“Yeah, I know a lot of people already that are complaining about the tuition, as it is being high and how there isn’t really any layaway no really forgiveness, per se. And so I do worry that tuition could be a major factor into a lot of students not really endorsing this project as a whole,” Terry said.

In response to these concerns and the La Jolla Shores Association’s lawsuit, UCSD responded to multiple inquiries from The Guardian.

On the topic of tuition, the university denies that funding will come from tuition or increases thereof. The budget for the project is $565 million, externally financed through a bond that will be repaid over time from rents. The university was able to reduce the project’s budget by 12 percent by cutting construction costs, financing costs and “making scope adjustments to reflect a post-pandemic reality.”

Parking discounts will not be provided, but alternate parking will be available for the duration of construction at the nearby at the Scholars and Osler parking structures.

UCSD claims that they have continuously tried to get community input on their new projects. Firstly, in collaboration with local community groups, UCSD formed the Community Advisory Group in 2016 to seek input during the development of the 2018 Long Range Development Plan. Secondly, UCSD reportedly meets individually with five different La Jolla and University City community groups on a monthly basis.

In response to concerns of upkeep, the campus will retrofit, replace, or vacate all buildings with significant seismic performance deficiencies no later than the year 2030. Seismic performance ratings were developed by UC, in collaboration with the California Department of General Services and California State University.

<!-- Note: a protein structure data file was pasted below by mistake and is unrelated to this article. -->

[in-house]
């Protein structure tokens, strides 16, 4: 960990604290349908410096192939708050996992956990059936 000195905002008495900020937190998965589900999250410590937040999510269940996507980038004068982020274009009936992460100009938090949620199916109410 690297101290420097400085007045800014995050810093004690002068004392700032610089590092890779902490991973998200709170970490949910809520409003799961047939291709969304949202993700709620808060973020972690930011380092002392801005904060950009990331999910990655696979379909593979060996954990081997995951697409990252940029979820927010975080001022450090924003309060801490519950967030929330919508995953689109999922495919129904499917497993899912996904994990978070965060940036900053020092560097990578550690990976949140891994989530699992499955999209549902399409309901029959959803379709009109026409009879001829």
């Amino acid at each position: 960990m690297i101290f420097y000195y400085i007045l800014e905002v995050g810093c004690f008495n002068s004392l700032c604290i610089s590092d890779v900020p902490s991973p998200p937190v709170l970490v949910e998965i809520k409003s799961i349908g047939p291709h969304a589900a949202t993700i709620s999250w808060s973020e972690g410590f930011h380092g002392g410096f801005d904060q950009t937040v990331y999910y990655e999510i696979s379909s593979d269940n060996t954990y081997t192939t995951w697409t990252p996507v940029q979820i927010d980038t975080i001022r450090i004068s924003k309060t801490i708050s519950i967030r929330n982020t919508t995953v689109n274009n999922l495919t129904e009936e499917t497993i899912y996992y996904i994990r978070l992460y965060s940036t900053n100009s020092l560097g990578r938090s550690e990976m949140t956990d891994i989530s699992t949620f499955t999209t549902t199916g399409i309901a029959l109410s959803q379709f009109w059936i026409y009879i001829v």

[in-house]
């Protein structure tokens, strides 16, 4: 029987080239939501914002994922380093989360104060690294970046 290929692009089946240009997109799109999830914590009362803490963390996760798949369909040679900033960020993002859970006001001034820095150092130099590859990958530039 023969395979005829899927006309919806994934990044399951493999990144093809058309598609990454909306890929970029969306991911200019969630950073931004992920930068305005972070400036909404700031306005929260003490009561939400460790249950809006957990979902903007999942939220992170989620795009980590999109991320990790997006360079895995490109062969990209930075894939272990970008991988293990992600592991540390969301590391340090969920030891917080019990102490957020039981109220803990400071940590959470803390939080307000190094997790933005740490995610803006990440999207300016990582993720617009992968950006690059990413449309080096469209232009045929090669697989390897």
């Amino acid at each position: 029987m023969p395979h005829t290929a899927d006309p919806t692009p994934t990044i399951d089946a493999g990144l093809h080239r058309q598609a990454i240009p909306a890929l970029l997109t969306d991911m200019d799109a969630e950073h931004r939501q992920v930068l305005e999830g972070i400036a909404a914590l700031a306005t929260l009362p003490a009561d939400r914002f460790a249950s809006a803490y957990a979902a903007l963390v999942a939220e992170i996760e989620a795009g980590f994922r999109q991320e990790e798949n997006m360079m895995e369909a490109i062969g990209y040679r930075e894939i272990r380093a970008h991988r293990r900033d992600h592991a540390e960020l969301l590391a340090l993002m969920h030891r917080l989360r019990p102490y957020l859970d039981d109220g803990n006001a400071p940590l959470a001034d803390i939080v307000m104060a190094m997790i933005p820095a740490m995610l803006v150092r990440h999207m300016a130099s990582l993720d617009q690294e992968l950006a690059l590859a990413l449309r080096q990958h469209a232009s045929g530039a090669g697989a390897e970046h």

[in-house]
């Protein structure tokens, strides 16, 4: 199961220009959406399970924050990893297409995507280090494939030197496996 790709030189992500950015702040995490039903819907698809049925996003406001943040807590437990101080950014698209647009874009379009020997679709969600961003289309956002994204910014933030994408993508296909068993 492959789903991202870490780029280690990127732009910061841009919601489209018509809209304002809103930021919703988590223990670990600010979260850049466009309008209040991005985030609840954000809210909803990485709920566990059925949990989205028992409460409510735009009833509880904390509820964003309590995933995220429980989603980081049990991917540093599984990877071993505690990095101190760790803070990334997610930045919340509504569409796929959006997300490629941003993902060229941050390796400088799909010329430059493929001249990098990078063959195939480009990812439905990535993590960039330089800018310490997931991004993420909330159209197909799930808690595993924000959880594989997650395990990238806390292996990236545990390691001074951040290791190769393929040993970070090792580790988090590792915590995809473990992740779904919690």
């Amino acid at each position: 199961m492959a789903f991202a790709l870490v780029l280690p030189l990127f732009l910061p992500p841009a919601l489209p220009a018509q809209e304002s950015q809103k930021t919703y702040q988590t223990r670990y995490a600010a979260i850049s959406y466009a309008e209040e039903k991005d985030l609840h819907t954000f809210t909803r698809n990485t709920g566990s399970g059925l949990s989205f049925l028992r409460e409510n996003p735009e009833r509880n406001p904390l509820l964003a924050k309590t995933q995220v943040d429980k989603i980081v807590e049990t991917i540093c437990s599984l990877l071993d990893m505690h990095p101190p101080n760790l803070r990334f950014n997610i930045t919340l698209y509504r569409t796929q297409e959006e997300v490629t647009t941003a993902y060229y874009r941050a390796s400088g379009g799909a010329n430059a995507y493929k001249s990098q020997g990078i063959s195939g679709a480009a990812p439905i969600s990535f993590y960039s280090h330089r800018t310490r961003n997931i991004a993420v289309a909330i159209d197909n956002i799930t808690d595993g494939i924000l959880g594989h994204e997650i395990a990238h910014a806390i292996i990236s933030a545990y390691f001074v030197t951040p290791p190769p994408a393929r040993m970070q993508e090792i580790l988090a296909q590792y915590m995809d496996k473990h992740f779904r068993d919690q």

Lastly, in regards to increased traffic obstructing emergency vehicles traveling along North Torrey Pines Drive, UCSD stated that the new district is being constructed with occupancy in mind so as to maximize safety and ease evacuation processes. 

UCSD has provided the city with the land and approximately $21 million in funding to build a fire station on campus. This city operated station will be located at the corner of Genesee Avenue and North Torrey Pines Road and will significantly improve emergency response in the area that includes the campus and the surrounding communities.

The project will impose immediate restrictions on parking and pedestrian access. Parking lots P102 and P103 are now closed until the Theatre District Living and Learning Neighborhood parking structure has been completed. Alternative parking will be provided at Scholars and Osler Parking Structures.

The Theatre District Neighborhood will be constructed on an 11.8 acre site next to campus housing along North Torrey Pines Drive and will connect to Ridge Walk, the primary north-south pathway connecting housing and academic units within the undergraduate campus. 

A Projection Presentation from August 2020 stated that an estimated 2,000 student beds will be made available to residents. This is a response to data from the 2018–19 academic year that found that undergraduate facilities were 2,100 beds over design capacity.

Non-residential benefits include the increasing of administrative space through five classrooms, a 480-seat lecture hall, various meeting facilities, and new dining and retail locations. Approximately 1,200 new parking spaces will be created with a net gain of 360. 

According to an Open House Presentation from January 2020, these characteristics will aid in the further development of the 2018 Long Range Development Plan (LRDP), which anticipates a total campus population of 65,600 and up to 8.9 million gross square feet of varying UCSD facilities. The goal is to house 65 percent of students and become “the nation’s largest Residential Campus.”

Project Rendering courtesy of UC San Diego.